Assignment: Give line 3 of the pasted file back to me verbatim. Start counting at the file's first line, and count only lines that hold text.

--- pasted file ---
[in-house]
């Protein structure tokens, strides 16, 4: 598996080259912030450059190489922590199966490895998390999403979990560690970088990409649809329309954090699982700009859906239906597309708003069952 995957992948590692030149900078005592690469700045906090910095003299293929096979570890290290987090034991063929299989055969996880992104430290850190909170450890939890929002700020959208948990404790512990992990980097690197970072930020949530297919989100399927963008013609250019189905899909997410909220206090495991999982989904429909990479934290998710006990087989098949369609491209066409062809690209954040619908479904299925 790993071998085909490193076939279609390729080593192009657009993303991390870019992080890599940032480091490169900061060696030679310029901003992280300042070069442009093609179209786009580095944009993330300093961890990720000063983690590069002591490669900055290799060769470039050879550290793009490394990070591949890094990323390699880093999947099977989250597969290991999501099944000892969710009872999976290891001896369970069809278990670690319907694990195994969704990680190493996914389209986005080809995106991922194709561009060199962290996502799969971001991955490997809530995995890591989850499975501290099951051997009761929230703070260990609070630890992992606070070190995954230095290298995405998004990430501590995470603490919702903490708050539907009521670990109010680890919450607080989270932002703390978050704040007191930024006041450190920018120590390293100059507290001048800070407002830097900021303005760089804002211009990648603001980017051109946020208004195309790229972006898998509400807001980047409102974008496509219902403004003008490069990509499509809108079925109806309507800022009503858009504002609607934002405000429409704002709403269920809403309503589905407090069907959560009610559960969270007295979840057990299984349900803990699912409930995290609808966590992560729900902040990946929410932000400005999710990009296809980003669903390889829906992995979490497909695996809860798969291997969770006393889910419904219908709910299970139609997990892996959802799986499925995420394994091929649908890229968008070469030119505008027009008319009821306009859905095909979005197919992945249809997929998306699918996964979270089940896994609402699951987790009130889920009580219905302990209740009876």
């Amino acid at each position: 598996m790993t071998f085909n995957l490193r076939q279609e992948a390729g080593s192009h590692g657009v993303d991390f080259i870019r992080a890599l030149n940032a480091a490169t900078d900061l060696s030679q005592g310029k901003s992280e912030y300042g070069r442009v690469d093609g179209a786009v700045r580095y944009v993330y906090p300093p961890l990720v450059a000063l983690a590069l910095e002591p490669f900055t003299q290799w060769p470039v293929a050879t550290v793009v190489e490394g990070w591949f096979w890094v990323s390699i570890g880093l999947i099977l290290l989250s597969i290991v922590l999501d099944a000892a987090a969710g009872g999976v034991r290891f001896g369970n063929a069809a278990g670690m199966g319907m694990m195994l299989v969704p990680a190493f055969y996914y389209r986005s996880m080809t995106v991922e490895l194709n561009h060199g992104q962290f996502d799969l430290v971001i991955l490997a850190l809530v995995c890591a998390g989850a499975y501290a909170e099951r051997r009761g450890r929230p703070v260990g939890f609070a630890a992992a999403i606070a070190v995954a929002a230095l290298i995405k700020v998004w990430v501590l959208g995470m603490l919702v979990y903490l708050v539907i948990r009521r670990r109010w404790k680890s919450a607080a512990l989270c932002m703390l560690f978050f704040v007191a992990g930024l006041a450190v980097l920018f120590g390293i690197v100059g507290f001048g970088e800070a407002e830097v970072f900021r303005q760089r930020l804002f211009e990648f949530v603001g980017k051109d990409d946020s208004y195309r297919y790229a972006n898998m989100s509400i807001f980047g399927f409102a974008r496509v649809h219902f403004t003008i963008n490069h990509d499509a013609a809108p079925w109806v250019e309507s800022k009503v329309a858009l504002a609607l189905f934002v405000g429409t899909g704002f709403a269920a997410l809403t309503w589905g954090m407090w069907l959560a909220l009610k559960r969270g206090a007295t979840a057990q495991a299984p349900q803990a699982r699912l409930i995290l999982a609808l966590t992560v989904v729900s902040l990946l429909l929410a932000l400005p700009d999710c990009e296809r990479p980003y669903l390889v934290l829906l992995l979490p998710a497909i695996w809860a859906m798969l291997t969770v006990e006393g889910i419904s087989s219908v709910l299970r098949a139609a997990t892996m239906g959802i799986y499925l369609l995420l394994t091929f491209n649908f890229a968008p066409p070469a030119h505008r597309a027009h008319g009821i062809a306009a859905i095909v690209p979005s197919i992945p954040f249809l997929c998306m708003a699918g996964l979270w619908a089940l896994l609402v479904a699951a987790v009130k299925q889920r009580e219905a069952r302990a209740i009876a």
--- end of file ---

């Amino acid at each position: 598996m790993t071998f085909n995957l490193r076939q279609e992948a390729g080593s192009h590692g657009v993303d991390f080259i870019r992080a890599l030149n940032a480091a490169t900078d900061l060696s030679q005592g310029k901003s992280e912030y300042g070069r442009v690469d093609g179209a786009v700045r580095y944009v993330y906090p300093p961890l990720v450059a000063l983690a590069l910095e002591p490669f900055t003299q290799w060769p470039v293929a050879t550290v793009v190489e490394g990070w591949f096979w890094v990323s390699i570890g880093l999947i099977l290290l989250s597969i290991v922590l999501d099944a000892a987090a969710g009872g999976v034991r290891f001896g369970n063929a069809a278990g670690m199966g319907m694990m195994l299989v969704p990680a190493f055969y996914y389209r986005s996880m080809t995106v991922e490895l194709n561009h060199g992104q962290f996502d799969l430290v971001i991955l490997a850190l809530v995995c890591a998390g989850a499975y501290a909170e099951r051997r009761g450890r929230p703070v260990g939890f609070a630890a992992a999403i606070a070190v995954a929002a230095l290298i995405k700020v998004w990430v501590l959208g995470m603490l919702v979990y903490l708050v539907i948990r009521r670990r109010w404790k680890s919450a607080a512990l989270c932002m703390l560690f978050f704040v007191a992990g930024l006041a450190v980097l920018f120590g390293i690197v100059g507290f001048g970088e800070a407002e830097v970072f900021r303005q760089r930020l804002f211009e990648f949530v603001g980017k051109d990409d946020s208004y195309r297919y790229a972006n898998m989100s509400i807001f980047g399927f409102a974008r496509v649809h219902f403004t003008i963008n490069h990509d499509a013609a809108p079925w109806v250019e309507s800022k009503v329309a858009l504002a609607l189905f934002v405000g429409t899909g704002f709403a269920a997410l809403t309503w589905g954090m407090w069907l959560a909220l009610k559960r969270g206090a007295t979840a057990q495991a299984p349900q803990a699982r699912l409930i995290l999982a609808l966590t992560v989904v729900s902040l990946l429909l929410a932000l400005p700009d999710c990009e296809r990479p980003y669903l390889v934290l829906l992995l979490p998710a497909i695996w809860a859906m798969l291997t969770v006990e006393g889910i419904s087989s219908v709910l299970r098949a139609a997990t892996m239906g959802i799986y499925l369609l995420l394994t091929f491209n649908f890229a968008p066409p070469a030119h505008r597309a027009h008319g009821i062809a306009a859905i095909v690209p979005s197919i992945p954040f249809l997929c998306m708003a699918g996964l979270w619908a089940l896994l609402v479904a699951a987790v009130k299925q889920r009580e219905a069952r302990a209740i009876a």